Most importantly, the Kindle Paperwhite will have a lit screen, despite rumors about supply line issues. The light source is placed on the bottom edge of the screen itself and appears to do a great job of spreading illumination evenly across the display area.
As always, this new eReader will be thinner and lighter than previous models. As Bezos put it, “It’s thinner than a magazine, lighter than a paper”.
The new Kindle Paperwhite will be just $119 ($179 for the unlimited 3G model) and will be available in October, though preorders will begin immediately. The basic Kindle will also be getting a screen upgrade and a price drop to just $69.
In other Kindle hardware news we get the new updated Kindle Fire.
The replacement for the existing Kindle Fire will be 40% faster than its predecessor. Battery life has been extended a vague but apparently significant amount. The price has also dropped to just $159. It will be available on September 14th, explaining the sudden lack of Kindle Fires in the Amazon store this week.
More importantly, we now know about the Kindle Fire HD. This will come in two sizes, as many had hoped. The newer, larger Kindle Fire will be 8.9” and have a 1920 x 1200 resolution. Not quite as large as the iPad, but definitely moving in on Apple’s territory.
Both versions of the Kindle Fire HD will have stereo speakers to replace the mediocre sound quality of the first device.
They will also have greatly improved wireless connectivity. Anybody who was following the first Kindle Fire launch will remember that the device ran into trouble on many networks. This time around it will have two antennas, work on the 5GHz band, and have over 40% faster speed than the iPad’s wireless.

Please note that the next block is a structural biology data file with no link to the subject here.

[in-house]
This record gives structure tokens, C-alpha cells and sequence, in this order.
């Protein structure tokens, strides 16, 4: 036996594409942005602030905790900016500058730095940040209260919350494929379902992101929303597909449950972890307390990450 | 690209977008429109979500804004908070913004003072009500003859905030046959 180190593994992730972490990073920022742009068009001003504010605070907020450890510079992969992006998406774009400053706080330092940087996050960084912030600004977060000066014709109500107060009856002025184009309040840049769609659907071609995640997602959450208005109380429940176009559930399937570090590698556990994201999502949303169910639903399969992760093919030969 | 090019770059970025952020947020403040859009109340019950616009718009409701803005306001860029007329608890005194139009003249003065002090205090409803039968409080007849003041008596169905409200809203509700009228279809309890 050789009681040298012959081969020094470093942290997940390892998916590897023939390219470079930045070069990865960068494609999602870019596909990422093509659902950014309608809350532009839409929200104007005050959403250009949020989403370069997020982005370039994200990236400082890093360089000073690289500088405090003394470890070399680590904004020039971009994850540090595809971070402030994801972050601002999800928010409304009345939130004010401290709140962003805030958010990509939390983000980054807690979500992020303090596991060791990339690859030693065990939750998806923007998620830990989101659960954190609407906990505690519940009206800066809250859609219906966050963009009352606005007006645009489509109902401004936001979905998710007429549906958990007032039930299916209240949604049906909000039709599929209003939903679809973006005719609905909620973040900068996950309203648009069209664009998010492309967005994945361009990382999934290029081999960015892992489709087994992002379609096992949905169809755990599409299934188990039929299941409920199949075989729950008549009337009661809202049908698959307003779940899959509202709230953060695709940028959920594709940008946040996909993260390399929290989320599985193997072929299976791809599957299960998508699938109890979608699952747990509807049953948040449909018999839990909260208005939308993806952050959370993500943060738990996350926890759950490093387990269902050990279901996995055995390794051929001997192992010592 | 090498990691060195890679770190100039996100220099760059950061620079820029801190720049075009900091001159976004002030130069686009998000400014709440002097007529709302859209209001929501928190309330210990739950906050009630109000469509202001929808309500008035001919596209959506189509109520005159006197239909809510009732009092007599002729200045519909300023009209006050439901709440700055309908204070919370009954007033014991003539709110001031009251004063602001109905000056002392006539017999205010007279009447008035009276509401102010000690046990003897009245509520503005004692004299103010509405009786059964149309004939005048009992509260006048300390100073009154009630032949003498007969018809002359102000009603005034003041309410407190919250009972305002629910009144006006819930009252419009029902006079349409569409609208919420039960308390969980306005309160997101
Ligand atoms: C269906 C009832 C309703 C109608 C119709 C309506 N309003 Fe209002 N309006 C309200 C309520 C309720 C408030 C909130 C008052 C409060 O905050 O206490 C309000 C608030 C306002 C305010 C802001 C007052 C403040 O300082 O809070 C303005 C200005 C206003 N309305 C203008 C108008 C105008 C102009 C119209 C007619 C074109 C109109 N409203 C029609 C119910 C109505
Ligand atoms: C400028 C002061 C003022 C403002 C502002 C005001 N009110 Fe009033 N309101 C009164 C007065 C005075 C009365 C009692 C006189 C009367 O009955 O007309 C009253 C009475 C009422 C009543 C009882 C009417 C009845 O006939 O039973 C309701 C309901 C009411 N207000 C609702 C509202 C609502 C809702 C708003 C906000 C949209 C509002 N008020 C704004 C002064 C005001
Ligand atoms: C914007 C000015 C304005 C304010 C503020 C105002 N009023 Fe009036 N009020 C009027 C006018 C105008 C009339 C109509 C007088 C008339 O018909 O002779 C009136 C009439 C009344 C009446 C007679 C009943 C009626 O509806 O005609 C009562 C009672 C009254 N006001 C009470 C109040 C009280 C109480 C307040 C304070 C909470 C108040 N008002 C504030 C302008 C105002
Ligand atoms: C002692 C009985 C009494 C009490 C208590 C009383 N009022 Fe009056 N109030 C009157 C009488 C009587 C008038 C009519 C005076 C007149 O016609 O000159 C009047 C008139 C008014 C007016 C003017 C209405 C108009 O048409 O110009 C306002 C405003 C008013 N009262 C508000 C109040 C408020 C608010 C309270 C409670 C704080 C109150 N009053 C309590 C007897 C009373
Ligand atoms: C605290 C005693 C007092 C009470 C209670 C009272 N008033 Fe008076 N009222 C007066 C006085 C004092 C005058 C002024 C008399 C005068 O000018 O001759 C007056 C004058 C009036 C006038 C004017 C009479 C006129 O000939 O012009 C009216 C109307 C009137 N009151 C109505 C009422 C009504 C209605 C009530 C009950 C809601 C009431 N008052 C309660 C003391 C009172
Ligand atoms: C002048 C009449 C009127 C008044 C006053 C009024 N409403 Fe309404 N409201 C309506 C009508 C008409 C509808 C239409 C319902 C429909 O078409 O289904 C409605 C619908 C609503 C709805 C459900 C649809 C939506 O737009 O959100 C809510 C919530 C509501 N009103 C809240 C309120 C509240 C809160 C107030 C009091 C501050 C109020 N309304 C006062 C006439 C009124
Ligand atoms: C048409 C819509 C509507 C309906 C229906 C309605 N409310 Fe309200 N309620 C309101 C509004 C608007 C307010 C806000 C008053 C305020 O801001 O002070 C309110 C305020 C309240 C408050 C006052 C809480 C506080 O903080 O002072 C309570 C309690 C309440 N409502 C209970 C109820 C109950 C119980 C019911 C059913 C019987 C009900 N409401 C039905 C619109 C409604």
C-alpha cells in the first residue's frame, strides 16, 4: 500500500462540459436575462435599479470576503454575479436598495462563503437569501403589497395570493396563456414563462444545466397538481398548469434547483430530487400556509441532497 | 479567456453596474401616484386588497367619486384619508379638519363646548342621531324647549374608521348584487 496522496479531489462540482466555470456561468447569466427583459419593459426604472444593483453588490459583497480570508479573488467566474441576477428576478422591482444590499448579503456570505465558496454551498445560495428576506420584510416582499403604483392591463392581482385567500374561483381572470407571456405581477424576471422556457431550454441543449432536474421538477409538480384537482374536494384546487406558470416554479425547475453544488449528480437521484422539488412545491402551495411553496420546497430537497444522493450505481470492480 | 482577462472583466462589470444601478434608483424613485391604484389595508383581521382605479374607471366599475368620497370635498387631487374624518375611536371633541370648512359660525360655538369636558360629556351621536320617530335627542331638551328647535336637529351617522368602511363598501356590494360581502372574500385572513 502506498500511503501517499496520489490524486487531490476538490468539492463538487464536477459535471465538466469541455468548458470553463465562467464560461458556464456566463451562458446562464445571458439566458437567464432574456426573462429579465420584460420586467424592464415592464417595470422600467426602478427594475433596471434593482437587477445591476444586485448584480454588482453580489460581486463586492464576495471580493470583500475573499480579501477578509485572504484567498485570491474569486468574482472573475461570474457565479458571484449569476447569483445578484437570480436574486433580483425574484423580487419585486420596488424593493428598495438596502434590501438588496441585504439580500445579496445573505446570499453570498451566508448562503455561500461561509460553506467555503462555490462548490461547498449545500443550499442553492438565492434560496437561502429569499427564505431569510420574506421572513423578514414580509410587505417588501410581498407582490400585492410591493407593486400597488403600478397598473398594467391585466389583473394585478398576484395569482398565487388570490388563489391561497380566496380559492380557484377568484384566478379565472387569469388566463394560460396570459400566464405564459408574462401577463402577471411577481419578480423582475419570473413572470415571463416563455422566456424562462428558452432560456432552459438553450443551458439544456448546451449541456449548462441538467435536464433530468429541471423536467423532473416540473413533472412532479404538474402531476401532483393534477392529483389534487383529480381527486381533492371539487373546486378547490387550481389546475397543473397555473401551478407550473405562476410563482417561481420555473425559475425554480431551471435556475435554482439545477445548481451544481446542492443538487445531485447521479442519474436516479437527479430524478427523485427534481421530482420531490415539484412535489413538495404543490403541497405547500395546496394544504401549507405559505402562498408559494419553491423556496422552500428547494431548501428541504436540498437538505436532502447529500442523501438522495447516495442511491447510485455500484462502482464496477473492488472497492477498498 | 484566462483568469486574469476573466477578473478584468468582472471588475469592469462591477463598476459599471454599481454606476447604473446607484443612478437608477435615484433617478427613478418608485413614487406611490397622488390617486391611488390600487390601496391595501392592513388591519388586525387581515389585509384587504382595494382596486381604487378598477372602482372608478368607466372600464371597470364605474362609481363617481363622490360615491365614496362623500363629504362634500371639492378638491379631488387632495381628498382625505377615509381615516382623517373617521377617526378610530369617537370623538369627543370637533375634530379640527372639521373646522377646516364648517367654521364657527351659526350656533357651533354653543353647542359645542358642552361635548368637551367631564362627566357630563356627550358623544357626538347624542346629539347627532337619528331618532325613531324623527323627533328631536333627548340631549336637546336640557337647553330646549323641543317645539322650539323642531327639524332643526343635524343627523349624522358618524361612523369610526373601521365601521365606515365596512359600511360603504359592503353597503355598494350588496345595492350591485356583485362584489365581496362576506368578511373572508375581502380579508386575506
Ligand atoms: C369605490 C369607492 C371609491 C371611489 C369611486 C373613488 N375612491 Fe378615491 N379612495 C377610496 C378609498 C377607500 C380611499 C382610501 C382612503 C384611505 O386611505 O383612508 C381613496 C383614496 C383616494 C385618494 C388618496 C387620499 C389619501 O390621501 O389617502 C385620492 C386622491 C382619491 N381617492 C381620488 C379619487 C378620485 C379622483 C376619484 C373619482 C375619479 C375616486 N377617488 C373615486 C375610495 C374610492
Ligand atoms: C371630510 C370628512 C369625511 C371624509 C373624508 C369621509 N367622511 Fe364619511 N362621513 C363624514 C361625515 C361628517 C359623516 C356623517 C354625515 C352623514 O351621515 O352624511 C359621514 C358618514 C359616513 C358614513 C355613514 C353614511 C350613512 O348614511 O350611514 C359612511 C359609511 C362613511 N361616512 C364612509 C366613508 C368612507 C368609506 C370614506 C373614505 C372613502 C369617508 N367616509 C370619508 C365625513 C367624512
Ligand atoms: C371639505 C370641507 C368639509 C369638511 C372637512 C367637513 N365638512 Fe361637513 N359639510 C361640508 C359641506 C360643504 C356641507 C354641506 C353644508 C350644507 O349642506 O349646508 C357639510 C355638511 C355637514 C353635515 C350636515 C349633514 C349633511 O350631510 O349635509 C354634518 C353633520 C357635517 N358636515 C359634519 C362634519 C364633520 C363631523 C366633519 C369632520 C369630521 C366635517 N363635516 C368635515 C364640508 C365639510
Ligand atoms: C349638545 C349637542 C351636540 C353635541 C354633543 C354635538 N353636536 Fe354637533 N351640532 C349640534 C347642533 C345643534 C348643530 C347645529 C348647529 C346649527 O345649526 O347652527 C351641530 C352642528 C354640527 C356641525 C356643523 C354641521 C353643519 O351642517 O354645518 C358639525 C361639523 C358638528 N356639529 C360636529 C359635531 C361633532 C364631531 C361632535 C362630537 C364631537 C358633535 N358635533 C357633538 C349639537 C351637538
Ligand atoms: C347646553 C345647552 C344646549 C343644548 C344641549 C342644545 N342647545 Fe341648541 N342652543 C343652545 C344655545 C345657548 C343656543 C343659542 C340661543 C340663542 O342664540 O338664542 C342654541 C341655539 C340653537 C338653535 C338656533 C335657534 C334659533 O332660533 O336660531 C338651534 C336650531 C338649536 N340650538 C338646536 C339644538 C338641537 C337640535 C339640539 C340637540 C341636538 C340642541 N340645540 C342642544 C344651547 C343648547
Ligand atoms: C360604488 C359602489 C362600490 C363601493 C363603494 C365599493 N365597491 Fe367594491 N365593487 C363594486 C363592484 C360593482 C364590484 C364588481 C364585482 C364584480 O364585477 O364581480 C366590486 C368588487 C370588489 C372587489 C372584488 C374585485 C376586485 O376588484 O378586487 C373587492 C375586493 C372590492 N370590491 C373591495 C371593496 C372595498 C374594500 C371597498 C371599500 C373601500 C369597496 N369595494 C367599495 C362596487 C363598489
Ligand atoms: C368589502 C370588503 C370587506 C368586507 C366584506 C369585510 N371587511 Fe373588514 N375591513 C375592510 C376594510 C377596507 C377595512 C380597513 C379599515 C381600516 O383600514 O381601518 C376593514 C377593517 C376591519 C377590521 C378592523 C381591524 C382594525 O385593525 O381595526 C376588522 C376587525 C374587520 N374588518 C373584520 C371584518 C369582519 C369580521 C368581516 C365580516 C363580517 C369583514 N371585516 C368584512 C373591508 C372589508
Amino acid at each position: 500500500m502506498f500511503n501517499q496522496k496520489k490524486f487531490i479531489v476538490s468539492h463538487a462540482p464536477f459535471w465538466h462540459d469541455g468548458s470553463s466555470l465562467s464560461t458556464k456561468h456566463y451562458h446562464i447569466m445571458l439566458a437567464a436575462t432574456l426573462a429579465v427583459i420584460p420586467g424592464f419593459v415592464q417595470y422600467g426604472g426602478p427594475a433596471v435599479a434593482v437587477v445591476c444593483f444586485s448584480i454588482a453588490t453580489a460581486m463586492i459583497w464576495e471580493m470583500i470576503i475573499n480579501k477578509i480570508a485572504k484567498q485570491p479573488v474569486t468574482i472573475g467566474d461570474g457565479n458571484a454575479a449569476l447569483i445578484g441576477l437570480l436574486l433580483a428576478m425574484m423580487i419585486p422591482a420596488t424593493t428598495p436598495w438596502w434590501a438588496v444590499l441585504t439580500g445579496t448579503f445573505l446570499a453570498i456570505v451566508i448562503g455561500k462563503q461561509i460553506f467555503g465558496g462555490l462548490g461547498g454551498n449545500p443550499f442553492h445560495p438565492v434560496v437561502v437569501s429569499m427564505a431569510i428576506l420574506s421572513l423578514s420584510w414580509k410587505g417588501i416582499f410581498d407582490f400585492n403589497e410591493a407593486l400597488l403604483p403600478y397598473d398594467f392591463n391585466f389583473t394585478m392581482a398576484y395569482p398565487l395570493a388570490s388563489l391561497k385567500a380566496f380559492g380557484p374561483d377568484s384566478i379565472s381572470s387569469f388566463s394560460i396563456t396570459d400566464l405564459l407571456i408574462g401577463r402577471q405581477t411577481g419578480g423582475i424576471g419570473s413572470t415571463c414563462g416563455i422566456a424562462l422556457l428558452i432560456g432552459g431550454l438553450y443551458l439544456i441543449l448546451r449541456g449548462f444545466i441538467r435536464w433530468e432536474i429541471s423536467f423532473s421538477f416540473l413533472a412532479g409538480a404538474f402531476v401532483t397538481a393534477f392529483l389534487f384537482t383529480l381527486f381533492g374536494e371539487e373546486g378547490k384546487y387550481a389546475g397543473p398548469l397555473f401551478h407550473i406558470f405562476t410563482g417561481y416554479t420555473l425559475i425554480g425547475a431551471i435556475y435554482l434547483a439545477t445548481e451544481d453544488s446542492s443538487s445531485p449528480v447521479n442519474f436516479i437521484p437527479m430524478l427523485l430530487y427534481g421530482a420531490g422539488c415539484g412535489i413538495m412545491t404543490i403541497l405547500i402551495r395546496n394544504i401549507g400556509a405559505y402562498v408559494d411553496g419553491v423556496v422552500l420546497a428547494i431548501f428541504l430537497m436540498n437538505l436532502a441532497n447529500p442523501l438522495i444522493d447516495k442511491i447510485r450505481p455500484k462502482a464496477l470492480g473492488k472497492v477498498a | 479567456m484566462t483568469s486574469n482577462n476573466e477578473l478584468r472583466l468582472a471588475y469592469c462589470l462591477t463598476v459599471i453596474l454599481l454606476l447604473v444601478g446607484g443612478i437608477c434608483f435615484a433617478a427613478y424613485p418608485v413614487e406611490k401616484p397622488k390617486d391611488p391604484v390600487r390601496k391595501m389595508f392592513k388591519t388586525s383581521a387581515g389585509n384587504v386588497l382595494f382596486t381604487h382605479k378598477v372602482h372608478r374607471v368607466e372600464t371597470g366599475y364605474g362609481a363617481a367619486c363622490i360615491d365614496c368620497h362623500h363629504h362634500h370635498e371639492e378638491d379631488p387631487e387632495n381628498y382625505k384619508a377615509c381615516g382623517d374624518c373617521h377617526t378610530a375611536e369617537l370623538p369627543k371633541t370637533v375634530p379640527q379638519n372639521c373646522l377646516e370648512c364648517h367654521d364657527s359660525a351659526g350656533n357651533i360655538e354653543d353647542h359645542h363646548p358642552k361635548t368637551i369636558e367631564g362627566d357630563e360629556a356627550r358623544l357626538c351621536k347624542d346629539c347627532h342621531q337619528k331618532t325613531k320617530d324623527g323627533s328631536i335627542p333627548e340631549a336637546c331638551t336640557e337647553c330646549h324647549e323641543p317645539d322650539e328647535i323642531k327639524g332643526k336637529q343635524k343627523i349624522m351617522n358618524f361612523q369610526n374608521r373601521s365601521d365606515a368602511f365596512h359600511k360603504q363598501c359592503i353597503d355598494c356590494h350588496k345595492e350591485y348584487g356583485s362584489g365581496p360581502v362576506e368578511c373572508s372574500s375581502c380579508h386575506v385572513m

The 7” Kindle Fire HD will be shipping on September 14th for just $199. The 8.9” Kindle Fire HD will be $299 and ship sometime in November. Both models will have 16GB of storage space at these prices.
There will also be a $499 Kindle Fire HD that has 4G LTE cellular connectivity. This model will have 32GB of storage space and the data plan associated with it will run $50 per year. That meets one of the community’s big demands for the new model, so we will see how widespread adoption is.
Depending on how performance holds up in actual testing, and it seems to be impressive based on presentation alone, the Kindle Fire HD might just have what it takes to build Amazon up well beyond even the 20%+ tablet market share they claim to currently enjoy.
Stay tuned and we will keep you up to date on all the latest news related to this launch.
Amazon has arranged for a September 6th press conference that leaves a lot to the imagination. The text of the invitation apparently reads, in its entirety, “Please join us for an Amazon Press Conference.” It will take place at the Barker Hanger in Santa Monica. That’s really not much to go on. Still, it is all but a given that the event will show off the latest generation of Kindle products.